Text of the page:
joset01 12/5/2012 | 4:09:30 AM
re: 802.11n: Come Together Okay, who believes that the compromise will stick this time?

Just Curious
freetoair 12/5/2012 | 4:09:27 AM
re: 802.11n: Come Together ho-hum, "so what"
standardsarefun 12/5/2012 | 4:08:55 AM
re: 802.11n: Come Together This latest split and come back story, coupled with the long running, never ending fights in 802.20 and the silliness in 802.15 over UWB makes me wonder if something is not fundamentally wrong with IEEE 802 decision making processes.

Remember that right now the IEEE 802 works by voting (they vote for everything...) with individuals (not companies) holding voting rights after they have personally attended 3 meetings. This means that some big player (sometimes with very bad ideas) can either ram through a solution into a committee or block something by simply sending their entire R&D staff to three meetings.

Isn't it time the IEEE 802 woke up and realised that individuals come from companies and so change the voting to one-per-company? This would mean that no-one can dominate and so the real experts would be encouraged to work by consensus instead of this current business of "I have more bored non-experts in this meeting than you have
and so I win" process.

What do you all think?
IPobserver 12/5/2012 | 4:08:47 AM
re: 802.11n: Come Together Seems like an intractable problem.

A tactic that seems to be used quite a lot Gǣto speed things upGǥ is to create some kind of industry Forum or Alliance (in which a few big vendors hold sway), then develop the specs you want, and then import the work into an official standards organization for fast-track approval.

Is there anything really wrong with doing it this way?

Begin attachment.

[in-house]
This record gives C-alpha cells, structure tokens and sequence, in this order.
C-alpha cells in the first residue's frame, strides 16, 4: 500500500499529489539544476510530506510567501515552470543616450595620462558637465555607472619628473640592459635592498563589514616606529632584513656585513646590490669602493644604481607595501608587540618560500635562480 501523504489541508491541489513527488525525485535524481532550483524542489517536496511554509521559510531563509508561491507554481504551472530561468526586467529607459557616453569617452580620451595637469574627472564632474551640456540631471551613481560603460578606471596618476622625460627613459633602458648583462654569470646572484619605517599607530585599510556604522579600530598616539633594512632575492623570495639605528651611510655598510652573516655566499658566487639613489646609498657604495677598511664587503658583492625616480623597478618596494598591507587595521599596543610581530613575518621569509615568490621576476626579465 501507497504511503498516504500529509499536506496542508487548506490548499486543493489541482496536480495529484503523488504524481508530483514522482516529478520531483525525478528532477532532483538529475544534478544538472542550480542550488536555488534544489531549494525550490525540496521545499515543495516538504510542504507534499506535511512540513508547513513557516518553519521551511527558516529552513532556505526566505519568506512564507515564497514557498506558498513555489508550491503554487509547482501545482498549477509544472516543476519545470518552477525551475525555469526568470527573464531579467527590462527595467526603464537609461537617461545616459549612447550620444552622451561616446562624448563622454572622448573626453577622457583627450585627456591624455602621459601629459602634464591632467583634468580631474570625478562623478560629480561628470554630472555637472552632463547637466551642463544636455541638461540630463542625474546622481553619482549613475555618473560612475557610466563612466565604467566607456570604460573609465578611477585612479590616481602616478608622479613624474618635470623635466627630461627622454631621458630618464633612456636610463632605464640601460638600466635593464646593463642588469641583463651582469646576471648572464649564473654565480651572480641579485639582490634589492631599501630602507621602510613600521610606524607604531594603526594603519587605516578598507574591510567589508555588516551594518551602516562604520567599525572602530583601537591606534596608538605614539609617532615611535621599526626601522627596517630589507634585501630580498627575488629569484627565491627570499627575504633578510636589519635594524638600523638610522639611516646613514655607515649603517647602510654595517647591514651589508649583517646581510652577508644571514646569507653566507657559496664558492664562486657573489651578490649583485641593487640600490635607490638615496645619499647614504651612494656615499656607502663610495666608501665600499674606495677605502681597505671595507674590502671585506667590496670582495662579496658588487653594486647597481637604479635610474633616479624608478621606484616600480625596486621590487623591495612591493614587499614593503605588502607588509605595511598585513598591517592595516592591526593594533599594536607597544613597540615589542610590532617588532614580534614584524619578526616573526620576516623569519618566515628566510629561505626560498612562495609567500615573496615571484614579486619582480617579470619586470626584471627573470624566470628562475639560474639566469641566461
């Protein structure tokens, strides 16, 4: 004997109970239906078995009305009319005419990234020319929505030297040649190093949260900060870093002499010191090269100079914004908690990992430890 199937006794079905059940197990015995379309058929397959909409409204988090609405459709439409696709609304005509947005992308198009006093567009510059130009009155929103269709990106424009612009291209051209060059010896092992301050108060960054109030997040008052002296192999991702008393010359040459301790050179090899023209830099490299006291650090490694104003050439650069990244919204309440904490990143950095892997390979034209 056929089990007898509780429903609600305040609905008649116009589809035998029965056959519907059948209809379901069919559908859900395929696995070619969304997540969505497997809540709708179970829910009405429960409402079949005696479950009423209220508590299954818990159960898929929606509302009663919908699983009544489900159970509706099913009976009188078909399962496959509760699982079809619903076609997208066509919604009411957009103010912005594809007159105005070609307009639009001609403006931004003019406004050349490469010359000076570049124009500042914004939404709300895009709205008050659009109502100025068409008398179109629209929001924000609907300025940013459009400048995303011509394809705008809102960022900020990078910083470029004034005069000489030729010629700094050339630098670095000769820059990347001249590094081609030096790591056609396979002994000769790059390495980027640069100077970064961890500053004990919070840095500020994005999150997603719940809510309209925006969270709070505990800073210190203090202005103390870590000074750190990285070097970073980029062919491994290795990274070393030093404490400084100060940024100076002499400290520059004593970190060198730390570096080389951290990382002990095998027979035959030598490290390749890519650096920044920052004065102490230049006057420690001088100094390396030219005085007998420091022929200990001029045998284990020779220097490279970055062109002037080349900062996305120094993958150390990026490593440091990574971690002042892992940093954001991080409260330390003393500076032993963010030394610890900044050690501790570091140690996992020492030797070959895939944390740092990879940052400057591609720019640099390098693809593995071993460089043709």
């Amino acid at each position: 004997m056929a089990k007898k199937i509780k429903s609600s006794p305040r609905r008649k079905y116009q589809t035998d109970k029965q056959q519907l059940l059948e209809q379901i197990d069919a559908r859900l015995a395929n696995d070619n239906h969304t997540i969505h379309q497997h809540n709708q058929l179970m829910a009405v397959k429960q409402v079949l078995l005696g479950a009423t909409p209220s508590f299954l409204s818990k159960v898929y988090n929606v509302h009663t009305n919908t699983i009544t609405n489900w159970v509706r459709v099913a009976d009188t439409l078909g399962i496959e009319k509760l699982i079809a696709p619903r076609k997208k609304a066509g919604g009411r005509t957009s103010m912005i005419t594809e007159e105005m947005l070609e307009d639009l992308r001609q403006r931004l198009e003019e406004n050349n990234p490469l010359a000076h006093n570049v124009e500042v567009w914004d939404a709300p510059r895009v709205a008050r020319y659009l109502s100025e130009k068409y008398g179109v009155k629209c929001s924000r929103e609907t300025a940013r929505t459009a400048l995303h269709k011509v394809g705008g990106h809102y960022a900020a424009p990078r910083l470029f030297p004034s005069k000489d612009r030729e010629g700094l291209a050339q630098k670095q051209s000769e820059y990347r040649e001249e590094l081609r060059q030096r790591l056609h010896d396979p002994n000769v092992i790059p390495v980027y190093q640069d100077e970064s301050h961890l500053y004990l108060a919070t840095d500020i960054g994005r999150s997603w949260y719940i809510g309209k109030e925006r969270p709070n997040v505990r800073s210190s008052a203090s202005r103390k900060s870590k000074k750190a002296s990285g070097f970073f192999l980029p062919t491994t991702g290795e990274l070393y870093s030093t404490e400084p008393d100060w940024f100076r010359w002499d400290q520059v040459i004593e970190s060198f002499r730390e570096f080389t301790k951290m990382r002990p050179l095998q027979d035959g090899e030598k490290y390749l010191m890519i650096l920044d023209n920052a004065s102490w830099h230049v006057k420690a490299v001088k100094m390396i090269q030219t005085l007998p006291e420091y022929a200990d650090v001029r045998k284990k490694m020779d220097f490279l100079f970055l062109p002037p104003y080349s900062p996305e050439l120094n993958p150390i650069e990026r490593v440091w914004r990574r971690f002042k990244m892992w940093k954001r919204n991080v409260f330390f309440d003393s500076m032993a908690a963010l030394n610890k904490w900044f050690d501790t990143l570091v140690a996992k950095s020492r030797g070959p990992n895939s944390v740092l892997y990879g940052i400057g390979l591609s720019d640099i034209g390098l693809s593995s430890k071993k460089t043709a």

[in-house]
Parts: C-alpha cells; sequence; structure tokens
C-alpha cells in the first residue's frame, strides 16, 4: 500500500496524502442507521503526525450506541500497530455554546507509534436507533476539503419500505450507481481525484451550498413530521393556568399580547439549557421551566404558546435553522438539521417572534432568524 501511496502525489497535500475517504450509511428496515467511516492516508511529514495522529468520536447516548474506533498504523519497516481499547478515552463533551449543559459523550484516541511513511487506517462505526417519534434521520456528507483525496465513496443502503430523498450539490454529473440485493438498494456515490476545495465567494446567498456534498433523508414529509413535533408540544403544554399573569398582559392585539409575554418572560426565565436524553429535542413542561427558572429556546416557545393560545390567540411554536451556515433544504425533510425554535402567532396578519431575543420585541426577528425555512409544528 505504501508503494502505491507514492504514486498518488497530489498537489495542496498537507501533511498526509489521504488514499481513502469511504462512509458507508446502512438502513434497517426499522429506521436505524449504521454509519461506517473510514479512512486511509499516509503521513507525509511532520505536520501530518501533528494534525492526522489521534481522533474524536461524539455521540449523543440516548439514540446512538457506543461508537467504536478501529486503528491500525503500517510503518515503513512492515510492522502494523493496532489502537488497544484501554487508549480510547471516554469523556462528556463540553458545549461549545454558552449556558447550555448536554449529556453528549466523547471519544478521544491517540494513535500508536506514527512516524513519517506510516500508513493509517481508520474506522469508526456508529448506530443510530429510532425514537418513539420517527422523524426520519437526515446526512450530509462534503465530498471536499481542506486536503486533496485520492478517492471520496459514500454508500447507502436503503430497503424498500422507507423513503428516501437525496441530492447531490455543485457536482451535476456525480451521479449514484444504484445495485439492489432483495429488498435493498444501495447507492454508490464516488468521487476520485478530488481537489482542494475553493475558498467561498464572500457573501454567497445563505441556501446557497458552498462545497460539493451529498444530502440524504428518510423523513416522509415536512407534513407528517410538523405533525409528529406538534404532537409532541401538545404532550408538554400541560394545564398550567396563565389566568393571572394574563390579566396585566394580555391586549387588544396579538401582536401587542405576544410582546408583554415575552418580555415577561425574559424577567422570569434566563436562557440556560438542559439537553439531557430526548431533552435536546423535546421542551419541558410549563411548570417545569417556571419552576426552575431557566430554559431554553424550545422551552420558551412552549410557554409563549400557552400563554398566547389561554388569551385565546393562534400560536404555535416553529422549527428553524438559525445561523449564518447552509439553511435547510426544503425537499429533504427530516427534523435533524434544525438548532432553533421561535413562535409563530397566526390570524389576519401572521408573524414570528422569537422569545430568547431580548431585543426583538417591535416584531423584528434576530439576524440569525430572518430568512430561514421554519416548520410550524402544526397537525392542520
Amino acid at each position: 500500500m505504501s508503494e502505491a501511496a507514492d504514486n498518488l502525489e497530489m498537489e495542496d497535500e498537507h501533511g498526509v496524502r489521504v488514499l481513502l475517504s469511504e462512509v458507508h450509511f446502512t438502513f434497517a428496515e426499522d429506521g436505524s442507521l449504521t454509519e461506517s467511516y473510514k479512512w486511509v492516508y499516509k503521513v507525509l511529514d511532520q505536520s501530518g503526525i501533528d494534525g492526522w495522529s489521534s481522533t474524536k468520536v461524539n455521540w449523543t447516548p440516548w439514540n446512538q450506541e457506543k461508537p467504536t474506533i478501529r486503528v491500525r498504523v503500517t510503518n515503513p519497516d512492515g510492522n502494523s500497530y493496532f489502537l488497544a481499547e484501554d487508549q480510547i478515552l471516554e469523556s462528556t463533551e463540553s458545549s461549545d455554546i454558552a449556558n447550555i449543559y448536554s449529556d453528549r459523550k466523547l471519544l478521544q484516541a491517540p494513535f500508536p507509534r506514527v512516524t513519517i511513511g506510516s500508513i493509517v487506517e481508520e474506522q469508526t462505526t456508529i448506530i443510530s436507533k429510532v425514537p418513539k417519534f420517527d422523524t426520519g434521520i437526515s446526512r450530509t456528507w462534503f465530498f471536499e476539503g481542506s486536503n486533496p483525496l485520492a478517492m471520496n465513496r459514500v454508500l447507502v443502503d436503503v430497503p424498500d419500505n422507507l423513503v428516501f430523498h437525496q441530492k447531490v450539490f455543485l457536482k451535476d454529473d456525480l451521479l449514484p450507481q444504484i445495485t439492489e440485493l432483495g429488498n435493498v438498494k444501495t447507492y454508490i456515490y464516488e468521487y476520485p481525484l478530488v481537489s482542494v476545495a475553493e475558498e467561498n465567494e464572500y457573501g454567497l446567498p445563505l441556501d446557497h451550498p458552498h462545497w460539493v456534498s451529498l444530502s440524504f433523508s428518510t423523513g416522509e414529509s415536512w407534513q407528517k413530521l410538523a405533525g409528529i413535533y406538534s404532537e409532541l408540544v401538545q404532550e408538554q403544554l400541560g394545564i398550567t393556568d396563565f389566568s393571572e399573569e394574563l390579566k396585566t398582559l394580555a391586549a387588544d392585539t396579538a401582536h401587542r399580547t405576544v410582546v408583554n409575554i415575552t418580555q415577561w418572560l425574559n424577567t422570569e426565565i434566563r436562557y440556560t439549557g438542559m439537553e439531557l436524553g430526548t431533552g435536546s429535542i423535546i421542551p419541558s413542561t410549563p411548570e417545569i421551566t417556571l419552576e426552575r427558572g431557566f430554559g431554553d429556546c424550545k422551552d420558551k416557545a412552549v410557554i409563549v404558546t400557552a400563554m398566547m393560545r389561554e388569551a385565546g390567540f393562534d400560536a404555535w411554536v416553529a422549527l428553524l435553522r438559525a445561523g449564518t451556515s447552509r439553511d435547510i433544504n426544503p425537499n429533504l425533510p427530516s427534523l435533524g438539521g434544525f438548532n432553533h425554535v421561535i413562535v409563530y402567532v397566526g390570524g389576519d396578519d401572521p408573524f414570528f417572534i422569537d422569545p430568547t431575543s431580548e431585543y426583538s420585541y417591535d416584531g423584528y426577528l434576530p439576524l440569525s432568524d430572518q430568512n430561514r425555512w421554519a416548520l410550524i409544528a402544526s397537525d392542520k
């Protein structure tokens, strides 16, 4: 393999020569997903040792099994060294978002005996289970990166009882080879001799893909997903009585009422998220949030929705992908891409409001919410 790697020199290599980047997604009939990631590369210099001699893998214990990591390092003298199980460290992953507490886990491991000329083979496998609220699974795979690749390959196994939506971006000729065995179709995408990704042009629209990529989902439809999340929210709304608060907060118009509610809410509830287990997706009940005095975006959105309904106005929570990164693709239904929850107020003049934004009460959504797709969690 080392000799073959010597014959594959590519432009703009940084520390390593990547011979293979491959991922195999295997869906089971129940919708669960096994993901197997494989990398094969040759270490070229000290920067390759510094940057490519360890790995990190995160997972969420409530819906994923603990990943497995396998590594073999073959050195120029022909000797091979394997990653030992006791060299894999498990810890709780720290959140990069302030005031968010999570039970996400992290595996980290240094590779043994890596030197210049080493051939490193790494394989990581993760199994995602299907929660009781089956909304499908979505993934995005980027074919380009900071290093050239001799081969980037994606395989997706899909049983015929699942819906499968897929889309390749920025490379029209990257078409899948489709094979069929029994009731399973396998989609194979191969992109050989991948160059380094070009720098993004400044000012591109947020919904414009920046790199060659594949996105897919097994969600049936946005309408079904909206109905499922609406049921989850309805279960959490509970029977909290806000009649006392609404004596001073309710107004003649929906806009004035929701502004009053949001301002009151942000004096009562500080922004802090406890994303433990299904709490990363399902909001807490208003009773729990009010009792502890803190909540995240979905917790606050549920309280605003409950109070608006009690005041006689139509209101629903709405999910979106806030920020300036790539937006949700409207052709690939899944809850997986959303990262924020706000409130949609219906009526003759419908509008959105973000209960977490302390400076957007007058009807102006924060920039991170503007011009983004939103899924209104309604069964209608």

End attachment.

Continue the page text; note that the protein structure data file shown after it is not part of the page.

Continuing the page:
(Of course, there must be, or we wouldnGt have Standards Development Organizations).
lrmobile_Ziggy 12/5/2012 | 4:08:46 AM
re: 802.11n: Come Together It does look like the only way to get results in IEEE 802 is to go through an industry Forum. The IEEE 802 SA is then only a tool for the industry forum to get an official approval of their standard.

Why aren't the rules in the IEEE 802 modified? Maybe companies simply prefer to work through an industry Forum. Remember that the IEEE 802 officials are also individuals working for corporations...
standardsarefun 12/5/2012 | 4:08:01 AM
re: 802.11n: Come Together As a parallel article in Unstung notes the other big IEEE 802 fight on UWB has now ending in simple defeat (see http://www.unstrung.com/docume...

If 802 is simply a rubber stamping body then it serves no real purpose.

Looks like the future will be in industrial fora or maybe we will see the return to power of the classic standards bodies like ETSI, ATIS, etc. that know how to vote and then stick to majority decisions.
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